I have obviously never been a ardent supporter of the Liberal Party, particularly in recent years as the LPC has moved considerably right of many of their traditional positions. However, I have supported a number of Liberal policies in recent years, their universal childcare program being one of these. But despite my suggestions that under its present leadership the LPC is in some ways difficult to distinguish from the present Conservative Party, I think it is beholden upon me to point out that there are some important ways in which the parties differ, and as someone on the left I don't mean to belittle these differences. One of the primary things that distinguish the LPC and the CP is that there is a significant element in the CP that opposes institutions in this country related to human rights that I think are vital. Go onto the Blogging Tories site on any given day and one finds writers who speak out, in a fairly vociferous voice, against the Charter of Rights. These right-wingers some how believe that the Charter is a implement of State oppression and they stamp their feet and nash their teeth at Trudeau for saddling the country with this document. I have looked carefully but have never been able to find a clear (or even mildly coherent) argument of how the Charter oppresses us, but these commentators repeat this claim over and over. Now it seems to me that despite any shortcomings that the Charter may have (and any written document has shortcomings), its intentions is to protect us, particularly those most vulnerable among us, from the arbitrary power of government and the potential arbitrary power of social majorities. This is one of the reasons why I think that Harper's cancellation of the Charter Challenges legal program was one of the worst, and most undemocratic things he has done. It is a mystery to me how this anti-Charter position jibes with the libertarian streak in the CP because anyone who is not hopelessly naive about government surely knows that we need protection from its arbitrary power. But more than this, even libertarians should know that a society must possess some basic protections for minorities from the whims of majorities. Without a document like the Charter a majority could, for example, outlaw marriages between people of different races and there would be de facto little that could be done.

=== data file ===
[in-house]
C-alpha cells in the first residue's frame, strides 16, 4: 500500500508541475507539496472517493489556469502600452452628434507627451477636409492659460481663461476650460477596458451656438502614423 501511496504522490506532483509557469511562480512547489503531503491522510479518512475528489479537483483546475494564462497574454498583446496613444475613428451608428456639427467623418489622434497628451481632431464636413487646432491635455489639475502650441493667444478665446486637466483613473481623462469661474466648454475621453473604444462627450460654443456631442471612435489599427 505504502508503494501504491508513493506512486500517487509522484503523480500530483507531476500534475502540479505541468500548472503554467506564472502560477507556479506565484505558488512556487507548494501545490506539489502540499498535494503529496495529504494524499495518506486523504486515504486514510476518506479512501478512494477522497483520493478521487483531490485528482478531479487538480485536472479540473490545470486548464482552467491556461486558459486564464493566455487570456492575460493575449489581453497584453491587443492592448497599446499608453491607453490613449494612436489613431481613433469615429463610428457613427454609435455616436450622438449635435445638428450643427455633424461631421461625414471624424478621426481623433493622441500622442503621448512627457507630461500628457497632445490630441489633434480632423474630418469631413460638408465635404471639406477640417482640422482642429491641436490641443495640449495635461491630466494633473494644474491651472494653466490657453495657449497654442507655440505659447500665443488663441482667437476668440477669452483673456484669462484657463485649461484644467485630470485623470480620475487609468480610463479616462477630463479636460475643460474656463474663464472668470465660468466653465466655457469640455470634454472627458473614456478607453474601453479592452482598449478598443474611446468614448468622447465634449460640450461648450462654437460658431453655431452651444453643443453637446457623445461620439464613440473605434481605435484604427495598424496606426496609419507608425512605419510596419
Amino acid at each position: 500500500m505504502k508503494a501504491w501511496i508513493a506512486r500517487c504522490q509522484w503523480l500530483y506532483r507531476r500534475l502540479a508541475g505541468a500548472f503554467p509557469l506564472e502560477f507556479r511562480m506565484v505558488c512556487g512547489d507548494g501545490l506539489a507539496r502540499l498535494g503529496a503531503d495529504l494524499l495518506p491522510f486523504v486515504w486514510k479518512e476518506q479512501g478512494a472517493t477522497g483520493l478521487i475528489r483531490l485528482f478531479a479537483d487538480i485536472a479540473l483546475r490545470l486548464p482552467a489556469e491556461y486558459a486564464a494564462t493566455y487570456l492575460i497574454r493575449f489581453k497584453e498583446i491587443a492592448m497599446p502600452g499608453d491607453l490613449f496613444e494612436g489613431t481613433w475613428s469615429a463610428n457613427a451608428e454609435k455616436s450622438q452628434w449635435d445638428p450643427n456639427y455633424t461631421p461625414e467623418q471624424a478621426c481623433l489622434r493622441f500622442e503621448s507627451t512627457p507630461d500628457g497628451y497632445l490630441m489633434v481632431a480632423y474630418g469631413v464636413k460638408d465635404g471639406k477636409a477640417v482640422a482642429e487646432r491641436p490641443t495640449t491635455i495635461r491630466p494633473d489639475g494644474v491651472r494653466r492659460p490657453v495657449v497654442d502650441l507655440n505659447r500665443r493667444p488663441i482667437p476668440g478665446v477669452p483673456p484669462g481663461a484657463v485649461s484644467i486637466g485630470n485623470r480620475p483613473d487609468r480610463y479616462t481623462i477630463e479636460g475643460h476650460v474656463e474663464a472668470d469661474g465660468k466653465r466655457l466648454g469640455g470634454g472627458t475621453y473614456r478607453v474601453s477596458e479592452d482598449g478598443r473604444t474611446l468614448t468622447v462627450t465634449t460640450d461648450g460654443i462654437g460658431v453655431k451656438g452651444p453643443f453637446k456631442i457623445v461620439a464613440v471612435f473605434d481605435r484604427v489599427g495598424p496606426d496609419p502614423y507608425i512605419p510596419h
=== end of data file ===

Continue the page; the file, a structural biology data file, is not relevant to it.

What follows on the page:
The element of the CP that rails against the Charter seem, in many cases, to be the very same people who moan about so-called "activist judges," an entirely fabricated notion that appears to be a rallying point for right-wingers. Again, what right-wingers mean when they talk about "activist judges" is that there is an imaginary left-wing plot to thwart the will of the people. What is really going on, however, is that the judicial branch of government is actually doing its job. And despite the condemnation that right-winger heap upon these institutions, they are always the first to hide behing the Charter or judicial decisions when they find an advantage in them.
The LPC, for all of its turn to the right, still seems to be committed to basic democratic and human rights which the Charter and the judicial branch of government are meant to protect. By all means, these institutions are not perfect and from a left point of view one could mount a powerful critic that these institutions do not protect people enough. But the vein of the CP that opposes these kinds of institutions is, I believe, a serious danger to democracy, to human rights, and to the arbitrary power of governments and the potential tyranny of the majority.